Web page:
The bride and groom have very different pedigrees and appeal to different sets of friends. But I suspect they will get on alright, because their cultures are now aligned.
I left Zurich because I had no place in the corporatisation of what we had started. I am not the kind of guy who hosts tables at awards ceremonies, shakes hands on tradeshow stands or spends most of my working day in internal meetings. We parted company on good(ish) terms, I got a good pension and a nice boat, they got a business which they could grow,
Scottish Widows, owned by Lloyds Banking Group have really done nothing in the corporate space but waste money. Their disastrous forays into “portals” (my money works) the sale of SWIP to Aberdeen, the failed attempt to win 10,000 new schemes through auto-enrolment, have seen them fall down the league table of credible providers of corporate pensions.
But relative to the propositions of Barclays Life and HSBC Life, Scottish Widows is the last player standing.
Scottish Widows appear to have sensible management (not before time) and they have gone back to their roots with their bulk annuity business. As with Aviva and Friends, and Aegon and BlackRock, they will now have to promote parallel propositions under single ownership. Will these merge or be maintained separately -time and the market will tell.
Zurich customers should have nothing to fear from the change of ownership. Scottish Widows are unlikely to destroy £19bn of value (though crazier things have happened). Scottish Widows will keep the Zurich product as a flagship- if they have any sense. It may be rebranded, but I very much doubt there will be much interference.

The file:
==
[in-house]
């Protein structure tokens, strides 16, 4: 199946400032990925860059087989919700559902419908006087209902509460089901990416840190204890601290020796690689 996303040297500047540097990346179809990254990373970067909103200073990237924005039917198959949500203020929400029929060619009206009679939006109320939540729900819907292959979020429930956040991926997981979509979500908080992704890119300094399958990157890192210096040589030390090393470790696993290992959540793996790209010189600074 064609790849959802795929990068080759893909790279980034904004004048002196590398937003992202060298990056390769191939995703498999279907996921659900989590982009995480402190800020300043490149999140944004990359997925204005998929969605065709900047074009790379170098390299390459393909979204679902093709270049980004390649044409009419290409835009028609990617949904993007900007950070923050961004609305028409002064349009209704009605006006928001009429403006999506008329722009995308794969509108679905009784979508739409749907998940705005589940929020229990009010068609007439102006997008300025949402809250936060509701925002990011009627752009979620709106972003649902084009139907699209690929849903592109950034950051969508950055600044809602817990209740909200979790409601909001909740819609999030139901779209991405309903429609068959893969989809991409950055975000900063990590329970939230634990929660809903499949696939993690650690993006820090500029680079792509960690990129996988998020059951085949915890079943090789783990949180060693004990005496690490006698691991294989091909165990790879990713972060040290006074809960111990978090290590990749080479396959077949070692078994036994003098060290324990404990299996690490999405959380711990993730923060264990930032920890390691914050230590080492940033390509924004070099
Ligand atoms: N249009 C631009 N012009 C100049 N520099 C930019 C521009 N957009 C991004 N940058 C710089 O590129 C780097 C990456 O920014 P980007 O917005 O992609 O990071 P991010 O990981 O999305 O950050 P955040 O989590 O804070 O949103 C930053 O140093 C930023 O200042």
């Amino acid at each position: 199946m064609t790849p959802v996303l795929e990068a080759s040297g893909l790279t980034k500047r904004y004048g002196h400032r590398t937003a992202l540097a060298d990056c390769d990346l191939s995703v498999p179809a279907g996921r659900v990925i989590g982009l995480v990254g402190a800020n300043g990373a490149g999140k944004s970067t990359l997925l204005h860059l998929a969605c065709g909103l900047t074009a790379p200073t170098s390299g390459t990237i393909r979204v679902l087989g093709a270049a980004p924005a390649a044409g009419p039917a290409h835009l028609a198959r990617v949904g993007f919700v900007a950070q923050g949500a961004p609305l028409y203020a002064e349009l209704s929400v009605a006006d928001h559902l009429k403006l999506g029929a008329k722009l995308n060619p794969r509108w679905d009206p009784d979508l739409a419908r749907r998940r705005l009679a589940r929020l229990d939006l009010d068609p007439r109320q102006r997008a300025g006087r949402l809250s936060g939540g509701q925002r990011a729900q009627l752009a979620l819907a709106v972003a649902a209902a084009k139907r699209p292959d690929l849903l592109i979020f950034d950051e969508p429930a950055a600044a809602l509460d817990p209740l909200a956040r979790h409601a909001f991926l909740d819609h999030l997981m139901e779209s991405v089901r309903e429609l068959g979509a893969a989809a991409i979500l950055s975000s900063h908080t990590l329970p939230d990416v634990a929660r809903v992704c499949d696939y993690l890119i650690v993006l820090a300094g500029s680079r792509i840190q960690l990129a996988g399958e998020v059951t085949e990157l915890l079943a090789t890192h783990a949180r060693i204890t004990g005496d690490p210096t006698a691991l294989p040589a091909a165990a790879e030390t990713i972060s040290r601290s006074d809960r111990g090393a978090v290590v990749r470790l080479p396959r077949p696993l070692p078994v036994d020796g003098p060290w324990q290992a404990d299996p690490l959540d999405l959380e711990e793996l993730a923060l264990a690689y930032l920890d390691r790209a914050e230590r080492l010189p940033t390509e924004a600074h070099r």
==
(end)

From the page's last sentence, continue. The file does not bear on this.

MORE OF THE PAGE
I don’t think the Zurich product has ever had much appeal to IFAs, it paid no commission and it never tried to adapt itself for the SME market.
The big question is not about accumulation, but about the capacity to keep funds on the respective platforms into the spending (decumulation) phase. I am far from clear what the strategy for the two propositions will be going forward, but this is where synergies may be found that can work for both Widows and Zurich. A jointly manufactured decumulation proposition for the billions of pounds that will be liberated as the policyholders mature, is the key opportunity (and threat) for Lloyds Banking Group.
It is on how successfully Lloyds can marry and maintain the marriage through retirement, that the long-term success of this acquisition will be judged.